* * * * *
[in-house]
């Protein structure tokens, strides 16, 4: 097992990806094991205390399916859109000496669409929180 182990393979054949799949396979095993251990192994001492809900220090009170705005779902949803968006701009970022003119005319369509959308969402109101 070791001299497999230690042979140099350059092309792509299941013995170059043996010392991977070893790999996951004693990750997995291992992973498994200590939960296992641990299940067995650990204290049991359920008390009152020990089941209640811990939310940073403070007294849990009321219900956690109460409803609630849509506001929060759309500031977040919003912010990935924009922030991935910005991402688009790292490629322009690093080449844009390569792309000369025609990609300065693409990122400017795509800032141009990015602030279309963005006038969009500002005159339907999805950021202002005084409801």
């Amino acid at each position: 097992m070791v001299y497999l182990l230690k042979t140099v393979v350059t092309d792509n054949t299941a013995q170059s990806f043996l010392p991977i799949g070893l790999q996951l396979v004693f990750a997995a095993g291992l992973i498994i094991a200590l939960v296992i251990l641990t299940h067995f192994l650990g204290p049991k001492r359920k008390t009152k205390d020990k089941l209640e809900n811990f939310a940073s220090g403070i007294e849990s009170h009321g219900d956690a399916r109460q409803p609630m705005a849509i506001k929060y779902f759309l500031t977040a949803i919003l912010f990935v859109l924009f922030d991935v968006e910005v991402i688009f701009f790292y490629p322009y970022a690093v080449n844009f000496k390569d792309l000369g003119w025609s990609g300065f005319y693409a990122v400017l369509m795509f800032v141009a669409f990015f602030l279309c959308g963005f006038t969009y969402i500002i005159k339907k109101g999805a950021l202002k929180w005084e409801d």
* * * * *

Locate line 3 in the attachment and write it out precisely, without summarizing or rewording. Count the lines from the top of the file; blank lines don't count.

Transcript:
């Amino acid at each position: 097992m070791v001299y497999l182990l230690k042979t140099v393979v350059t092309d792509n054949t299941a013995q170059s990806f043996l010392p991977i799949g070893l790999q996951l396979v004693f990750a997995a095993g291992l992973i498994i094991a200590l939960v296992i251990l641990t299940h067995f192994l650990g204290p049991k001492r359920k008390t009152k205390d020990k089941l209640e809900n811990f939310a940073s220090g403070i007294e849990s009170h009321g219900d956690a399916r109460q409803p609630m705005a849509i506001k929060y779902f759309l500031t977040a949803i919003l912010f990935v859109l924009f922030d991935v968006e910005v991402i688009f701009f790292y490629p322009y970022a690093v080449n844009f000496k390569d792309l000369g003119w025609s990609g300065f005319y693409a990122v400017l369509m795509f800032v141009a669409f990015f602030l279309c959308g963005f006038t969009y969402i500002i005159k339907k109101g999805a950021l202002k929180w005084e409801d």